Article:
Newton and the Apple Tree Review – Physics and Waifus
Title: Newton and the Apple Tree
Release Date: August 15, 2018
Reviewed On: PC
Publisher: Sol Press
Taking 2 years of physics was a part of my major in college. I enjoyed the classes, but more importantly, I enjoyed learning about the people that these laws and formulas were named after, many of which were men. However, developer Laplacian is turning these seemingly boring ideas and presenting them in a way that visual novel fans can enjoy…by turning Sir Isaac Newton into waifu with twin tails in their visual novel Newton and the Apple Tree.
Newton and the Apple Tree begins by introducing Syuji Asanaga who has had some pretty huge life changes as he chases what he believes is his dream of being a musician. The only sad part is that he isn’t very good at this, which mirrors why he quit doing physics, the subject that held his interest before picking up music. So you can imagine his surprise when a girl in disguise was standing front and center watching him perform on a street corner. It just so happens that this girl is his childhood friend, Yotsuko Utakane, who requests that he Syuji goes with her to figure what happened to Syuji’s Grandpa, a well-known physicist who Syuji hasn’t been in contact with for some time.
After some convincing, Syuji and Yotsuko head out to England, but after looking through the belongings of Syuji’s grandpa, they end up traveling through time. Coincidentally, the two find themselves at the moment when a young girl was on the brink of discovering the law of gravity while sitting under an apple tree. Yes, this would turn out to be Sir Isaac Newton who goes by name of Alice. Now, not only do they need to find a way home, but the two need to assist Alice’s work and eliminate the possibility of a time paradox.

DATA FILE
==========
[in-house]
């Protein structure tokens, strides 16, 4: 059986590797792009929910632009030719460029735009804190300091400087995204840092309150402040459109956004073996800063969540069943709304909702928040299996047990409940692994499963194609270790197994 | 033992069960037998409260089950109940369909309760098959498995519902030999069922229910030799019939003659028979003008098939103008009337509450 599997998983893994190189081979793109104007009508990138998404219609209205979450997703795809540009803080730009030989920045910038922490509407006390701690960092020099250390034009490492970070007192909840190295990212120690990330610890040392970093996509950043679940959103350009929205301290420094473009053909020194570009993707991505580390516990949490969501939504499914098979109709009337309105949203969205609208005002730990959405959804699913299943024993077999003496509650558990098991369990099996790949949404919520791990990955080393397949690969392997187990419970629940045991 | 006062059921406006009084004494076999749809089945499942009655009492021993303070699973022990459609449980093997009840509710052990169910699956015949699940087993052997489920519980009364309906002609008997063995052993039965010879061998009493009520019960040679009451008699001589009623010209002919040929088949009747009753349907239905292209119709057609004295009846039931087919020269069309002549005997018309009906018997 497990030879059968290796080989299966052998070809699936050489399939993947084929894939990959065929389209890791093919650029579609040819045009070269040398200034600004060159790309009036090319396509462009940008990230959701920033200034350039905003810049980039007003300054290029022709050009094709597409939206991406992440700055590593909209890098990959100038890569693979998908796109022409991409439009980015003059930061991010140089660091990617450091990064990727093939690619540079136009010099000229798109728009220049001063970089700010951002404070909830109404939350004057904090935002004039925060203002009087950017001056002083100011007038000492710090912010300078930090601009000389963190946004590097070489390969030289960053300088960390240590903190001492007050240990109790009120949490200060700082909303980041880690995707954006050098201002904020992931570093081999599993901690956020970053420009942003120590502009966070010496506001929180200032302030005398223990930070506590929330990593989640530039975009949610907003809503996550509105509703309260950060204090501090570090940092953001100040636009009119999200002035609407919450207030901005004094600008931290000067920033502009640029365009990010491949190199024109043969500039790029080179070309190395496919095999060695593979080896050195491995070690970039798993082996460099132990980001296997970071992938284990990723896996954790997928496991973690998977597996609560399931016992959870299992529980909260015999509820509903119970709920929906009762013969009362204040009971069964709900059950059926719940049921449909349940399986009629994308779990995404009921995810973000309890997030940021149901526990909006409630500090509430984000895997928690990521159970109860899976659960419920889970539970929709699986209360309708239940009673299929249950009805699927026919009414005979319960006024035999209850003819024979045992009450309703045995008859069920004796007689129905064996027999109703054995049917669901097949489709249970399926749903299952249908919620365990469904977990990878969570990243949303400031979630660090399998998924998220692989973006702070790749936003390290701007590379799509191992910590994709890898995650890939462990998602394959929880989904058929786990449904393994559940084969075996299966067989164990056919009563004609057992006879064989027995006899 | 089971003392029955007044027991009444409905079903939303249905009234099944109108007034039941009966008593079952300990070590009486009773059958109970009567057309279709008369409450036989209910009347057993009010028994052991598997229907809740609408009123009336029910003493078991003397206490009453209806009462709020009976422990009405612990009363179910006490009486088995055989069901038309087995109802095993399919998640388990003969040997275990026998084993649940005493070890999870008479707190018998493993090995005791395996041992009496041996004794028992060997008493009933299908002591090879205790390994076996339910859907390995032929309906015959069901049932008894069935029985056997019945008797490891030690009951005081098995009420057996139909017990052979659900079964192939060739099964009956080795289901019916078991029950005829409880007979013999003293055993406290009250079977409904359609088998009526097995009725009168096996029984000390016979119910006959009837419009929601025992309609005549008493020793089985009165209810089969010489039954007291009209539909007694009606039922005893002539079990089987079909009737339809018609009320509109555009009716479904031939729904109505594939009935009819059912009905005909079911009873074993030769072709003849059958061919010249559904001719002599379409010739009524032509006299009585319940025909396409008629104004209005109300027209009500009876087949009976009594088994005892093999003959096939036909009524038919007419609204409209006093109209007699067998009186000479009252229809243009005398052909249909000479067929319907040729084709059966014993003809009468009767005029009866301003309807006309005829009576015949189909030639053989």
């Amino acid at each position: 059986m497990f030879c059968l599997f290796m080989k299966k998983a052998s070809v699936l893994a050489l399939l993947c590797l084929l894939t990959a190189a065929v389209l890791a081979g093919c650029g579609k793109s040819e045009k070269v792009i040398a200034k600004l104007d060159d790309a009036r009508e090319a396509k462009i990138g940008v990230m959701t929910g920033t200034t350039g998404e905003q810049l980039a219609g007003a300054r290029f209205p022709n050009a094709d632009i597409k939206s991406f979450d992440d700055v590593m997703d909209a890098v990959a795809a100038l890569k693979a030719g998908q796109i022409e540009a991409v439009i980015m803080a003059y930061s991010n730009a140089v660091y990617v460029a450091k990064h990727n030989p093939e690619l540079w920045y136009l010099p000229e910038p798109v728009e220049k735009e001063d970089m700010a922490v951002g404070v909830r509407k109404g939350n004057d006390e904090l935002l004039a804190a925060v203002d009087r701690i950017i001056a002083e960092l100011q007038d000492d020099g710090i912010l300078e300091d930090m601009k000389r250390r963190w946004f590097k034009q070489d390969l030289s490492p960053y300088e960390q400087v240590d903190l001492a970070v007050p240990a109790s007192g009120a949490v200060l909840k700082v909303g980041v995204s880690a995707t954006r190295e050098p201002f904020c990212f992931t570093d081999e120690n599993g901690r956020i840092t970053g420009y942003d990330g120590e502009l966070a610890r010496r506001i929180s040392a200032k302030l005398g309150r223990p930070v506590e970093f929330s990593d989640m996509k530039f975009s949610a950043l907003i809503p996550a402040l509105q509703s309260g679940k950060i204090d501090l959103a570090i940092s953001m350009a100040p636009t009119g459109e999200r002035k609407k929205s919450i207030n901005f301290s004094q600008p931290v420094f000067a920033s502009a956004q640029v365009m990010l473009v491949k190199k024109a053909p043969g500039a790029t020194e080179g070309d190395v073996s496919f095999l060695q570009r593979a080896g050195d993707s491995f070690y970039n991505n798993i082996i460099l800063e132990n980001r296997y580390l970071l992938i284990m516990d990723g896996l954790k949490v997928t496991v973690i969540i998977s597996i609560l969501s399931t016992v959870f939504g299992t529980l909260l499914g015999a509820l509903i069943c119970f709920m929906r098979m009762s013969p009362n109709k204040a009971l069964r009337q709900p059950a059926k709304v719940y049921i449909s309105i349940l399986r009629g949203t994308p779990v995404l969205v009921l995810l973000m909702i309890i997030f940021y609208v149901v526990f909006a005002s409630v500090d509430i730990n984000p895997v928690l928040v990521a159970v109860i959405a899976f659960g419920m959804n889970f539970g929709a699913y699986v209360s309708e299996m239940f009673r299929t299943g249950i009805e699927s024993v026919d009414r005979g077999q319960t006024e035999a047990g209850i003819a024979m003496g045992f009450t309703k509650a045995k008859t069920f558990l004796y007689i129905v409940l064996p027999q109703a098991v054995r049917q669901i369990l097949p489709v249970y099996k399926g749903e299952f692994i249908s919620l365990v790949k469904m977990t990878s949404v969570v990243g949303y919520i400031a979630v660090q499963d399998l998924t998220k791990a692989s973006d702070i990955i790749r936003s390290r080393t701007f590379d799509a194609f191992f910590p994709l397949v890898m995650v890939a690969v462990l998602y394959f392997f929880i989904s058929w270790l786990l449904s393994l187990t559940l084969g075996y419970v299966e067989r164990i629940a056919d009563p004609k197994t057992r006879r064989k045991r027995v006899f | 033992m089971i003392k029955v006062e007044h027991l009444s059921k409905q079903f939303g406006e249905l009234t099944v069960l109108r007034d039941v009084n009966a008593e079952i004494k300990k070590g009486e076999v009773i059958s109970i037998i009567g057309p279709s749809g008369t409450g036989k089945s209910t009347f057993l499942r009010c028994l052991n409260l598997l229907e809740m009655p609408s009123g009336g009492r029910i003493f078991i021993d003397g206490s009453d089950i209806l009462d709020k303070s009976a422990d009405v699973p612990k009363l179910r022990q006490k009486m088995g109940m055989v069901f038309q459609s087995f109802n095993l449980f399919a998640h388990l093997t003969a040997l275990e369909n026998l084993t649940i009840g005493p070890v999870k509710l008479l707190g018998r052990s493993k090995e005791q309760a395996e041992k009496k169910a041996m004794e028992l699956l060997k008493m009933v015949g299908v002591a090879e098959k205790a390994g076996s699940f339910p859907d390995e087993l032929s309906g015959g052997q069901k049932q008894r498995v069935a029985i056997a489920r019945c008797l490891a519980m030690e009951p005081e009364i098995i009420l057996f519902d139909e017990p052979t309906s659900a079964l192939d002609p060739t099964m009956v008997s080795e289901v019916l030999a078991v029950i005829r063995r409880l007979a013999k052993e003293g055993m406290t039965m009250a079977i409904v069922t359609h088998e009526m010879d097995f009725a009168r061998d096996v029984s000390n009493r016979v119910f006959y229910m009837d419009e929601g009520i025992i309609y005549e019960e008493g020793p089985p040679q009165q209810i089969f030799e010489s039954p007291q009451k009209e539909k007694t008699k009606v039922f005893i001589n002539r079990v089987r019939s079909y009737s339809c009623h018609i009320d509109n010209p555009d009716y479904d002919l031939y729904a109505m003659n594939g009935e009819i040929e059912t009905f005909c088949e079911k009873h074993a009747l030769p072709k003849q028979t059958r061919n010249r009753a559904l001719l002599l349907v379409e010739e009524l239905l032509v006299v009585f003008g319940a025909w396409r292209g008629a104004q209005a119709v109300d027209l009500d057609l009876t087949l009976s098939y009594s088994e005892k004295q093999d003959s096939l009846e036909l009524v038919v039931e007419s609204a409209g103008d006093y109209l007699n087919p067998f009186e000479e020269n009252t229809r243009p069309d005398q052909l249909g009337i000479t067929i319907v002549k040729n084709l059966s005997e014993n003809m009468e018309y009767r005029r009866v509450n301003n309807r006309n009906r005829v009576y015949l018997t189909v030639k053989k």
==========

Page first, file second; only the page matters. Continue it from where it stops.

Okay, I just want to point out that this premise is brilliant and the way it’s executed is as charming as it is well written. As the main protagonist, Syuji evolves over the course of the main route (Yotsuko) where he will prove his confidence within himself and also reveal confide in his peers with the reasons why he drifted away from pursuing physics. Similarly, His character growth varies between each route which makes them each interesting as if you are learning more things about him with every playthrough.
Each character met throughout the story serves a certain role to the game’s progression, but at the same time, the direction of the story goes in a way that you wouldn’t expect during the main route. I actually enjoyed this because it caught me off guard. At the beginning and end of almost every day, the cast will sit around a table and talk about their days or some random topic. I found myself looking forward to these moments because the space around the table changes as you meet new characters and it gives the story a chance to evolve this group together over the course of the story to make them believable friends.